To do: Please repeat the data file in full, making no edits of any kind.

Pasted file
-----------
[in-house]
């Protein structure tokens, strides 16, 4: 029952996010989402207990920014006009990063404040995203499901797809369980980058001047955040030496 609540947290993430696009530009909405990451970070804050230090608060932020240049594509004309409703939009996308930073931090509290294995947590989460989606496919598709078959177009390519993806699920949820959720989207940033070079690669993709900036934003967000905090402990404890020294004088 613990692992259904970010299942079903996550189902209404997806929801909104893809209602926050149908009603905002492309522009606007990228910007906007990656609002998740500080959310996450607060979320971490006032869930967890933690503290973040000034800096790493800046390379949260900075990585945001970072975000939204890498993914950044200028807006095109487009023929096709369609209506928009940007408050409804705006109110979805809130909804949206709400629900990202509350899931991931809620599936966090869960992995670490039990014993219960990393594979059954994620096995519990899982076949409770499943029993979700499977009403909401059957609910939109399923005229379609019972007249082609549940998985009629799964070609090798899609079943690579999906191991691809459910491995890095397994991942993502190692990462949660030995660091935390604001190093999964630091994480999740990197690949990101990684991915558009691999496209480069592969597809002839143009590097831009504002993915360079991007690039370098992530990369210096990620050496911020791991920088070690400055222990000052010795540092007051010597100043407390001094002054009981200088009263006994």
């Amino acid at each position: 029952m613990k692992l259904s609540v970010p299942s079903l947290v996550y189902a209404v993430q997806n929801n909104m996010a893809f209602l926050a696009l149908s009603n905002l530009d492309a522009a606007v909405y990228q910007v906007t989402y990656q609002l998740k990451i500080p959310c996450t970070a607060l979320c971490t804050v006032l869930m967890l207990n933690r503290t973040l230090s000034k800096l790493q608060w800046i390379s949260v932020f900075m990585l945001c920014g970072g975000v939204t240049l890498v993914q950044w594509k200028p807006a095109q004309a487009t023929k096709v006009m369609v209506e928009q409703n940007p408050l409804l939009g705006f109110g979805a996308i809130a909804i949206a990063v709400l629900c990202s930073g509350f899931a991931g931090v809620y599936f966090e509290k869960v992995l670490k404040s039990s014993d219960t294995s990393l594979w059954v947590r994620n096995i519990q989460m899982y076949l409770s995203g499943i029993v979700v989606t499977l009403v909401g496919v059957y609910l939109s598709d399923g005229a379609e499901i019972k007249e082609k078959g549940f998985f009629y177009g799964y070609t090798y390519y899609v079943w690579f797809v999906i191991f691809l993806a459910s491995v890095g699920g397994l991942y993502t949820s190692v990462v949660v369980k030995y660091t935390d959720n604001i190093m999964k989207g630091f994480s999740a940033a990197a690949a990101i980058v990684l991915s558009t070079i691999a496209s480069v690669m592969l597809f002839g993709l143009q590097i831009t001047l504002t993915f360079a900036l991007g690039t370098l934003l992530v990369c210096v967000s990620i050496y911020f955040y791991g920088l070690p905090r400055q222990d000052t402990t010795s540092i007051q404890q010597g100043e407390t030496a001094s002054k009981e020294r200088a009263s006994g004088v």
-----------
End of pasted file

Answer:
[in-house]
């Protein structure tokens, strides 16, 4: 029952996010989402207990920014006009990063404040995203499901797809369980980058001047955040030496 609540947290993430696009530009909405990451970070804050230090608060932020240049594509004309409703939009996308930073931090509290294995947590989460989606496919598709078959177009390519993806699920949820959720989207940033070079690669993709900036934003967000905090402990404890020294004088 613990692992259904970010299942079903996550189902209404997806929801909104893809209602926050149908009603905002492309522009606007990228910007906007990656609002998740500080959310996450607060979320971490006032869930967890933690503290973040000034800096790493800046390379949260900075990585945001970072975000939204890498993914950044200028807006095109487009023929096709369609209506928009940007408050409804705006109110979805809130909804949206709400629900990202509350899931991931809620599936966090869960992995670490039990014993219960990393594979059954994620096995519990899982076949409770499943029993979700499977009403909401059957609910939109399923005229379609019972007249082609549940998985009629799964070609090798899609079943690579999906191991691809459910491995890095397994991942993502190692990462949660030995660091935390604001190093999964630091994480999740990197690949990101990684991915558009691999496209480069592969597809002839143009590097831009504002993915360079991007690039370098992530990369210096990620050496911020791991920088070690400055222990000052010795540092007051010597100043407390001094002054009981200088009263006994």
């Amino acid at each position: 029952m613990k692992l259904s609540v970010p299942s079903l947290v996550y189902a209404v993430q997806n929801n909104m996010a893809f209602l926050a696009l149908s009603n905002l530009d492309a522009a606007v909405y990228q910007v906007t989402y990656q609002l998740k990451i500080p959310c996450t970070a607060l979320c971490t804050v006032l869930m967890l207990n933690r503290t973040l230090s000034k800096l790493q608060w800046i390379s949260v932020f900075m990585l945001c920014g970072g975000v939204t240049l890498v993914q950044w594509k200028p807006a095109q004309a487009t023929k096709v006009m369609v209506e928009q409703n940007p408050l409804l939009g705006f109110g979805a996308i809130a909804i949206a990063v709400l629900c990202s930073g509350f899931a991931g931090v809620y599936f966090e509290k869960v992995l670490k404040s039990s014993d219960t294995s990393l594979w059954v947590r994620n096995i519990q989460m899982y076949l409770s995203g499943i029993v979700v989606t499977l009403v909401g496919v059957y609910l939109s598709d399923g005229a379609e499901i019972k007249e082609k078959g549940f998985f009629y177009g799964y070609t090798y390519y899609v079943w690579f797809v999906i191991f691809l993806a459910s491995v890095g699920g397994l991942y993502t949820s190692v990462v949660v369980k030995y660091t935390d959720n604001i190093m999964k989207g630091f994480s999740a940033a990197a690949a990101i980058v990684l991915s558009t070079i691999a496209s480069v690669m592969l597809f002839g993709l143009q590097i831009t001047l504002t993915f360079a900036l991007g690039t370098l934003l992530v990369c210096v967000s990620i050496y911020f955040y791991g920088l070690p905090r400055q222990d000052t402990t010795s540092i007051q404890q010597g100043e407390t030496a001094s002054k009981e020294r200088a009263s006994g004088v």